Community Infrastructure Levy update

23rd September 2019

Our specialist planning lawyers look at an amendment to a regulation designed to speed up the delivery of housing. The Community Infrastructure Levy (Amendment) (England) (No. 2) Regulations 2019 (“the Amendment Regulations”) came into force on 1 September 2019 but what can you take from it?

Following Keith Lancaster’s blog post, written in anticipation of the Amendment Regulations this July, we can now look more closely at the changes imposed by the Amendment Regulations.

Developer contributions are secured via section 106 obligations and the Community Infrastructure Levy (“CIL”). However, this dual system is often criticised for being overly complex and lacking in transparency. The Amendment Regulations sought to tackle this.

We summarise the key themes of the legislation below:

  1. Removal of the pooling restriction

The Government has removed the restriction that prevents local authorities from using more than five section106 obligations to fund a single infrastructure project.

  1. Changing the penalty for failure to serve a commencement notice

Failure to serve a commencement notice previously had very costly results, namely the loss of a CIL exemption or relief.  The Government was keen to implement a more proportionate penalty (while still providing adequate incentive for a developer to serve a commencement notice). Accordingly, the new penalty is a surcharge of the lower of 20% of the chargeable amount or £2,500.

  1. Introduction of Infrastructure Funding Statements

The Amendment Regulations revoked the former CIL regulation 123, which provided guidance on how a charging authority could publish a list of infrastructure projects which it intended to fund via CIL.

To increase transparency, the new regulation 121A replaces these lists with an annual infrastructure funding statement to be produced by local authorities.  The Government consultation on the Amendment Regulations highlighted concerns in regards to the challenges facing authorities in producing such statements. Consequently, the Amendment Regulations provide for the first annual infrastructure funding statement to be published by 31 December 2020.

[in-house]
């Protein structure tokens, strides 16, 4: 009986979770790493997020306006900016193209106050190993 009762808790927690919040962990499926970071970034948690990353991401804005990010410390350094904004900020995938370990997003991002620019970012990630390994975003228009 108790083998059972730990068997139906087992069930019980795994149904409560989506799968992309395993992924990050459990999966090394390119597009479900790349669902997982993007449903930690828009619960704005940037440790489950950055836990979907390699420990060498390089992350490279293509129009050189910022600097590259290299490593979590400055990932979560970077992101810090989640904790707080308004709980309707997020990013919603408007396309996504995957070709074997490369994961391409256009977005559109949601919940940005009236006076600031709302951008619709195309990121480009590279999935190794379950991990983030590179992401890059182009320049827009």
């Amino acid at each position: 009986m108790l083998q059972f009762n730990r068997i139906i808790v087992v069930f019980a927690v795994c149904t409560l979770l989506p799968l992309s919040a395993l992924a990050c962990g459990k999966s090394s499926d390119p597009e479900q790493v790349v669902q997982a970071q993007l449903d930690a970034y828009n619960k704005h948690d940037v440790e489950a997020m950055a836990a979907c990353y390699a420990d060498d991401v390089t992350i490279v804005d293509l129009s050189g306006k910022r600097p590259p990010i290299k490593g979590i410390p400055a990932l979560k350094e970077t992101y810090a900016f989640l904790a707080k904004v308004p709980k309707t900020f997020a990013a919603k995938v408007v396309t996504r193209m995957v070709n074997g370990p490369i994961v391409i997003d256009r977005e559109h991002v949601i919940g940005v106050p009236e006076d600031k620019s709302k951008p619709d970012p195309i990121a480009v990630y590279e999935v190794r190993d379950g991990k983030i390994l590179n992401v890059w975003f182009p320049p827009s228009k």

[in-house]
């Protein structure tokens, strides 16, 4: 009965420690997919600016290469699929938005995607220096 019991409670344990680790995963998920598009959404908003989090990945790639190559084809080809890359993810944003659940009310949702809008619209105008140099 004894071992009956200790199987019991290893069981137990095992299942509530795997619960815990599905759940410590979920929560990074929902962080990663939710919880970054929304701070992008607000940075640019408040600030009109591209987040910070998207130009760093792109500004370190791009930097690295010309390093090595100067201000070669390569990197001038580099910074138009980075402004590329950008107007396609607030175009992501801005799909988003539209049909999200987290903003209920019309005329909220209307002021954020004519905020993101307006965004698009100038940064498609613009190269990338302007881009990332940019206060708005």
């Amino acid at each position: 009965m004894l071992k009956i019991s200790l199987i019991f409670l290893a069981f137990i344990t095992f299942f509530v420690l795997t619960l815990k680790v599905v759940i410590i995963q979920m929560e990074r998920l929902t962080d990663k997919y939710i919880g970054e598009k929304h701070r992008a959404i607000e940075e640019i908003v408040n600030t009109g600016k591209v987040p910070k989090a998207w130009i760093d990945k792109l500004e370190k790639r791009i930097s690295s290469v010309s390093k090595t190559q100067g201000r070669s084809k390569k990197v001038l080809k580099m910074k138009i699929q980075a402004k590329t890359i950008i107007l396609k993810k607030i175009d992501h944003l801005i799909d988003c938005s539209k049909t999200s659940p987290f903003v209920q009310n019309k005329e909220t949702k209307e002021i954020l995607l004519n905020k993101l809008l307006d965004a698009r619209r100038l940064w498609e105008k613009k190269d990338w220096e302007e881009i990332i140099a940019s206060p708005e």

1. Monitoring fees

The Government originally proposed to allow local authorities to seek a proportionate and reasonable contribution towards the monitoring and reporting of section 106 obligations. Following the consultation, the Government acknowledged that further transparency was required as to what constitutes “proportionate and reasonable”. The new regulation 122(2A) has confirmed that the sum must be “paid fairly and reasonably” and must relate “in scale and kind to the development”. The sum must also “not exceed the authority’s estimate of its cost of monitoring the development over the lifetime of the planning obligations which relate to that development”.

Whilst it remains to be seen how such reforms will truly incentivise and speed up the delivery of housing, the clarity over the monitoring fee and the softening of the penalty for failing to serve a commencement notice are welcome changes.

The amended Community Infrastructure Levy Regulations 2010 can be found here.


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